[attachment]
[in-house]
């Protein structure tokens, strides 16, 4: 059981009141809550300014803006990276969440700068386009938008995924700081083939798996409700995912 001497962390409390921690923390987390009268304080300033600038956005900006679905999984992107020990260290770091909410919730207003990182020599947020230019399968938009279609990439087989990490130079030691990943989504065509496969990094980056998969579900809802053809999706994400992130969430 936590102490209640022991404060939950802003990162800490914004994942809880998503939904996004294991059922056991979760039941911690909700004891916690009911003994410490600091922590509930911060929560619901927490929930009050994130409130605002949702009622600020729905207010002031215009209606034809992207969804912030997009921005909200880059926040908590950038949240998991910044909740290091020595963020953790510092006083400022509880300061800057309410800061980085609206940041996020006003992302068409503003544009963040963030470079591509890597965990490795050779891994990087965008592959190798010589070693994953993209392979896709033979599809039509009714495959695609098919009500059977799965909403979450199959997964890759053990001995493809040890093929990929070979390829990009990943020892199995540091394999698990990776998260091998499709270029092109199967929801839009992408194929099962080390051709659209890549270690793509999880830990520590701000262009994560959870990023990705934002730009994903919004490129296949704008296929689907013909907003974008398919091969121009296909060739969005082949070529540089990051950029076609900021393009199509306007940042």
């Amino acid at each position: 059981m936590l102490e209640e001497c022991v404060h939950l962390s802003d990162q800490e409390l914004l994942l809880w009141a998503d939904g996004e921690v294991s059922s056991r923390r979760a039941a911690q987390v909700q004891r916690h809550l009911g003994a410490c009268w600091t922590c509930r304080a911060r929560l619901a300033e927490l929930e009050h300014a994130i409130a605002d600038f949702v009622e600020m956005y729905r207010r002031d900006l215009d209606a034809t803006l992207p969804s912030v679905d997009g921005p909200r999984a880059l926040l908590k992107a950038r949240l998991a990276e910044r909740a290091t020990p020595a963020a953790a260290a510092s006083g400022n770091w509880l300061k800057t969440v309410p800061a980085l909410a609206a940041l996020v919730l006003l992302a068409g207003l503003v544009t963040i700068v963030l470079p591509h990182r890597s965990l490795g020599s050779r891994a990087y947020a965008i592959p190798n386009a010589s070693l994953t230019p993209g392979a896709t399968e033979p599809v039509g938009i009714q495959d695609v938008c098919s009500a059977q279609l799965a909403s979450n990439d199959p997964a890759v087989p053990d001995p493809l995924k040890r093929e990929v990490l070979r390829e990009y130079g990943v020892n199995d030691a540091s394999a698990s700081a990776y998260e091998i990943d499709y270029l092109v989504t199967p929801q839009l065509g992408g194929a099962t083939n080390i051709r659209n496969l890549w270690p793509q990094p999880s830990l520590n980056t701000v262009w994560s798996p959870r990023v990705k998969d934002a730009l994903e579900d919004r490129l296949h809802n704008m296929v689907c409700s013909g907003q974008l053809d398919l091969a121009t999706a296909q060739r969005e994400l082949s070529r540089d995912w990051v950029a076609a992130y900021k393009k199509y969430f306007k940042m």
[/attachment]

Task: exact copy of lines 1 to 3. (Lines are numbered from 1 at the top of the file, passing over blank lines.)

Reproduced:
[in-house]
């Protein structure tokens, strides 16, 4: 059981009141809550300014803006990276969440700068386009938008995924700081083939798996409700995912 001497962390409390921690923390987390009268304080300033600038956005900006679905999984992107020990260290770091909410919730207003990182020599947020230019399968938009279609990439087989990490130079030691990943989504065509496969990094980056998969579900809802053809999706994400992130969430 936590102490209640022991404060939950802003990162800490914004994942809880998503939904996004294991059922056991979760039941911690909700004891916690009911003994410490600091922590509930911060929560619901927490929930009050994130409130605002949702009622600020729905207010002031215009209606034809992207969804912030997009921005909200880059926040908590950038949240998991910044909740290091020595963020953790510092006083400022509880300061800057309410800061980085609206940041996020006003992302068409503003544009963040963030470079591509890597965990490795050779891994990087965008592959190798010589070693994953993209392979896709033979599809039509009714495959695609098919009500059977799965909403979450199959997964890759053990001995493809040890093929990929070979390829990009990943020892199995540091394999698990990776998260091998499709270029092109199967929801839009992408194929099962080390051709659209890549270690793509999880830990520590701000262009994560959870990023990705934002730009994903919004490129296949704008296929689907013909907003974008398919091969121009296909060739969005082949070529540089990051950029076609900021393009199509306007940042």
């Amino acid at each position: 059981m936590l102490e209640e001497c022991v404060h939950l962390s802003d990162q800490e409390l914004l994942l809880w009141a998503d939904g996004e921690v294991s059922s056991r923390r979760a039941a911690q987390v909700q004891r916690h809550l009911g003994a410490c009268w600091t922590c509930r304080a911060r929560l619901a300033e927490l929930e009050h300014a994130i409130a605002d600038f949702v009622e600020m956005y729905r207010r002031d900006l215009d209606a034809t803006l992207p969804s912030v679905d997009g921005p909200r999984a880059l926040l908590k992107a950038r949240l998991a990276e910044r909740a290091t020990p020595a963020a953790a260290a510092s006083g400022n770091w509880l300061k800057t969440v309410p800061a980085l909410a609206a940041l996020v919730l006003l992302a068409g207003l503003v544009t963040i700068v963030l470079p591509h990182r890597s965990l490795g020599s050779r891994a990087y947020a965008i592959p190798n386009a010589s070693l994953t230019p993209g392979a896709t399968e033979p599809v039509g938009i009714q495959d695609v938008c098919s009500a059977q279609l799965a909403s979450n990439d199959p997964a890759v087989p053990d001995p493809l995924k040890r093929e990929v990490l070979r390829e990009y130079g990943v020892n199995d030691a540091s394999a698990s700081a990776y998260e091998i990943d499709y270029l092109v989504t199967p929801q839009l065509g992408g194929a099962t083939n080390i051709r659209n496969l890549w270690p793509q990094p999880s830990l520590n980056t701000v262009w994560s798996p959870r990023v990705k998969d934002a730009l994903e579900d919004r490129l296949h809802n704008m296929v689907c409700s013909g907003q974008l053809d398919l091969a121009t999706a296909q060739r969005e994400l082949s070529r540089d995912w990051v950029a076609a992130y900021k393009k199509y969430f306007k940042m």